Homecoming theory…

Homecoming at Mason is decidedly untraditional. Our transformation from understated to alive and unconventional occurred only in very recent years, and the event now spans a variety of days throughout the week. Many of the festivities are led directly by students. The community at George Mason has diversified into an array of backgrounds that are often underrepresented at other universities.
As Mason’s populations have changed, so have its customs. A common assumption is that homecoming at the university is geared towards a traditional audience—that freshmen and the uninitiated are the ones for whom the fun occurs exclusively. We are proud to say this is not the case. The minds behind Homecoming Week have continued to expand the invitation to students of all kinds, and our own staff and faculty as well. Events are planned to the interests of the whole university community, finding that key values like competition most excite attendees. The motivation for all this? Quite simple: those of us who work to make Mason great work to inspire all who are involved to feel they genuinely belong here.
We are now host to traditional and nontraditional students, international students from all over the globe, young professionals, and more. Mason is humbled to have each of them, and the invitation to our celebrations goes warmly to all of them.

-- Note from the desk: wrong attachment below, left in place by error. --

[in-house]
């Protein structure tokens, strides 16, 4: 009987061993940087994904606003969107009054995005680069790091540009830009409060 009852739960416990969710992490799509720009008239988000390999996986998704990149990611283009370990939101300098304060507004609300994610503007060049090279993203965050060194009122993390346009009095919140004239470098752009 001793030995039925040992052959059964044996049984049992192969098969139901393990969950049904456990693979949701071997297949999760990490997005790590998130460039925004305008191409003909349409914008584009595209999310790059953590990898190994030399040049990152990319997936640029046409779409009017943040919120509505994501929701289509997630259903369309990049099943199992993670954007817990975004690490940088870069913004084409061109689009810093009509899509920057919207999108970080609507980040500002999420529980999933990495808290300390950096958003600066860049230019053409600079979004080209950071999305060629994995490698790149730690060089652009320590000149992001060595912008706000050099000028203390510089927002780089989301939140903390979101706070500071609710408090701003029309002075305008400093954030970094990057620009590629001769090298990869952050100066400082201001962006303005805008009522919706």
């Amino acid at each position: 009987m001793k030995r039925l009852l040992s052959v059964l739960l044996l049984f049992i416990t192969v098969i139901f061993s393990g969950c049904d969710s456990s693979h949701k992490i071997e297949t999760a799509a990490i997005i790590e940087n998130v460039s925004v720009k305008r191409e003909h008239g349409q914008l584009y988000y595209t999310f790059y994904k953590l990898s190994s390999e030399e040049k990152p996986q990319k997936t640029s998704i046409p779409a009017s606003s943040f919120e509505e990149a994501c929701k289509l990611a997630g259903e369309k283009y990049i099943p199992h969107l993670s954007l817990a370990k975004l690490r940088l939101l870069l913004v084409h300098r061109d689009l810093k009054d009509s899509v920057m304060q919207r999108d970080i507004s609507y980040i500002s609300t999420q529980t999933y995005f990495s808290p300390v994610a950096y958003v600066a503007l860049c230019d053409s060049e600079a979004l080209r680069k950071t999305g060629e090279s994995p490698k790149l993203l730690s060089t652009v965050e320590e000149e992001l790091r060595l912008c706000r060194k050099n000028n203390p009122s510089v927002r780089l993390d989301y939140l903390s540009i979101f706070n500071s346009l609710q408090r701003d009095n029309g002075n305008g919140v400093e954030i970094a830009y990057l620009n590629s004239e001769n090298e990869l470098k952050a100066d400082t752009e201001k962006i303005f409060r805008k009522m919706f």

An identity has emerged for the university that takes immense pride in the diversity and excellence of its population. This is what university-wide events speak to: the spirit of the school, the composite brilliance of every person who comes to this campus carrying their own spark. Individual events highlight this new multiplicity in their own way; once, we played along with the theatrics of crowning a Homecoming Queen and King. Now our court is much bolder—we appoint royals of all walks, some of whom have gained national recognition for their roles as Mason Majesty. Over the winter break, international students returning home carried a Mason torch of their own with them. Whole teams, such as the “G Men” led by our own David Atkins, amplify the joy of being part of George Mason University.
This week seeks to be just such a delight. Friday night, a choir of exhilaration will rise from the pep rally. The proceedings will be peppered with giveaways. The university throws its bloc party, which in its sixteen running years has practically expanded into a festival of its own, with tents for warmth, family areas, a community-wide chili-making contest, and lots for tailgating—the advance lots for which have even already sold out. The events themselves culminate in the basketball game at the very end of the week, but the message runs through and above every happening: We are Mason, and we wouldn’t be, without everyone who’s here.

Posted in Uncategorized.